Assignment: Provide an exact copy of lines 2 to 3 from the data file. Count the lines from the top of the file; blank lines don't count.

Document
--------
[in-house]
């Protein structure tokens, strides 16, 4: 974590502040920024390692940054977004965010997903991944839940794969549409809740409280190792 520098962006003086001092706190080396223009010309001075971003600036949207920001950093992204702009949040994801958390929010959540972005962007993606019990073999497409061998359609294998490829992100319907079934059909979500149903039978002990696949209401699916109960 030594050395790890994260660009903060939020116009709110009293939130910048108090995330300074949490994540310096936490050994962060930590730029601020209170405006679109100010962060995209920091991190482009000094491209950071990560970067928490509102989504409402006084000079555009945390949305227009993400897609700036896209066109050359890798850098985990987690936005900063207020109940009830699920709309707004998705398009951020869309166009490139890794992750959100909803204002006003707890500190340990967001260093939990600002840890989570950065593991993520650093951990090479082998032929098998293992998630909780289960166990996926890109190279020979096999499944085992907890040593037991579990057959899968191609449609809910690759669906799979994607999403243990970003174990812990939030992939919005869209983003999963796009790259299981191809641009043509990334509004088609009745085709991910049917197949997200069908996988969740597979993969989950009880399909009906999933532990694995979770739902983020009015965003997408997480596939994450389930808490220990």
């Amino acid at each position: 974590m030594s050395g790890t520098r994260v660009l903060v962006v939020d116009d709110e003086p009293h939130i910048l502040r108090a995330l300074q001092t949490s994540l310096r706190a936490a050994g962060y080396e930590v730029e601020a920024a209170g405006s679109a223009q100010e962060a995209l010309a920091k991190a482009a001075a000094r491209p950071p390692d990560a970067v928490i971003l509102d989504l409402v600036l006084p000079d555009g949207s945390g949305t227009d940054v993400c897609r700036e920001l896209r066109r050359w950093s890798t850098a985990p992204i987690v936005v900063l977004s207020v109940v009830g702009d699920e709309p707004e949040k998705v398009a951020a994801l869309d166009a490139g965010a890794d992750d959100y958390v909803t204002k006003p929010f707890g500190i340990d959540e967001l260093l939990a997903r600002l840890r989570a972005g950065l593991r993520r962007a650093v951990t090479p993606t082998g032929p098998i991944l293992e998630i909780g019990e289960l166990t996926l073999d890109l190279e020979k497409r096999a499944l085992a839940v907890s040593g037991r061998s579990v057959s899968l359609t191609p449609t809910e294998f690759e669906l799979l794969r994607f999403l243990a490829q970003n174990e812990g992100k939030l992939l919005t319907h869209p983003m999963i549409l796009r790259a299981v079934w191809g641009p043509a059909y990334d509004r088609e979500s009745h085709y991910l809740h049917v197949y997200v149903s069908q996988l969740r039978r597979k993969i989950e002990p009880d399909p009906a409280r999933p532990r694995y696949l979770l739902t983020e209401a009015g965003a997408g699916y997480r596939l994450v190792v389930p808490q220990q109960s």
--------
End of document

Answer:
């Protein structure tokens, strides 16, 4: 974590502040920024390692940054977004965010997903991944839940794969549409809740409280190792 520098962006003086001092706190080396223009010309001075971003600036949207920001950093992204702009949040994801958390929010959540972005962007993606019990073999497409061998359609294998490829992100319907079934059909979500149903039978002990696949209401699916109960 030594050395790890994260660009903060939020116009709110009293939130910048108090995330300074949490994540310096936490050994962060930590730029601020209170405006679109100010962060995209920091991190482009000094491209950071990560970067928490509102989504409402006084000079555009945390949305227009993400897609700036896209066109050359890798850098985990987690936005900063207020109940009830699920709309707004998705398009951020869309166009490139890794992750959100909803204002006003707890500190340990967001260093939990600002840890989570950065593991993520650093951990090479082998032929098998293992998630909780289960166990996926890109190279020979096999499944085992907890040593037991579990057959899968191609449609809910690759669906799979994607999403243990970003174990812990939030992939919005869209983003999963796009790259299981191809641009043509990334509004088609009745085709991910049917197949997200069908996988969740597979993969989950009880399909009906999933532990694995979770739902983020009015965003997408997480596939994450389930808490220990």
């Amino acid at each position: 974590m030594s050395g790890t520098r994260v660009l903060v962006v939020d116009d709110e003086p009293h939130i910048l502040r108090a995330l300074q001092t949490s994540l310096r706190a936490a050994g962060y080396e930590v730029e601020a920024a209170g405006s679109a223009q100010e962060a995209l010309a920091k991190a482009a001075a000094r491209p950071p390692d990560a970067v928490i971003l509102d989504l409402v600036l006084p000079d555009g949207s945390g949305t227009d940054v993400c897609r700036e920001l896209r066109r050359w950093s890798t850098a985990p992204i987690v936005v900063l977004s207020v109940v009830g702009d699920e709309p707004e949040k998705v398009a951020a994801l869309d166009a490139g965010a890794d992750d959100y958390v909803t204002k006003p929010f707890g500190i340990d959540e967001l260093l939990a997903r600002l840890r989570a972005g950065l593991r993520r962007a650093v951990t090479p993606t082998g032929p098998i991944l293992e998630i909780g019990e289960l166990t996926l073999d890109l190279e020979k497409r096999a499944l085992a839940v907890s040593g037991r061998s579990v057959s899968l359609t191609p449609t809910e294998f690759e669906l799979l794969r994607f999403l243990a490829q970003n174990e812990g992100k939030l992939l919005t319907h869209p983003m999963i549409l796009r790259a299981v079934w191809g641009p043509a059909y990334d509004r088609e979500s009745h085709y991910l809740h049917v197949y997200v149903s069908q996988l969740r039978r597979k993969i989950e002990p009880d399909p009906a409280r999933p532990r694995y696949l979770l739902t983020e209401a009015g965003a997408g699916y997480r596939l994450v190792v389930p808490q220990q109960s």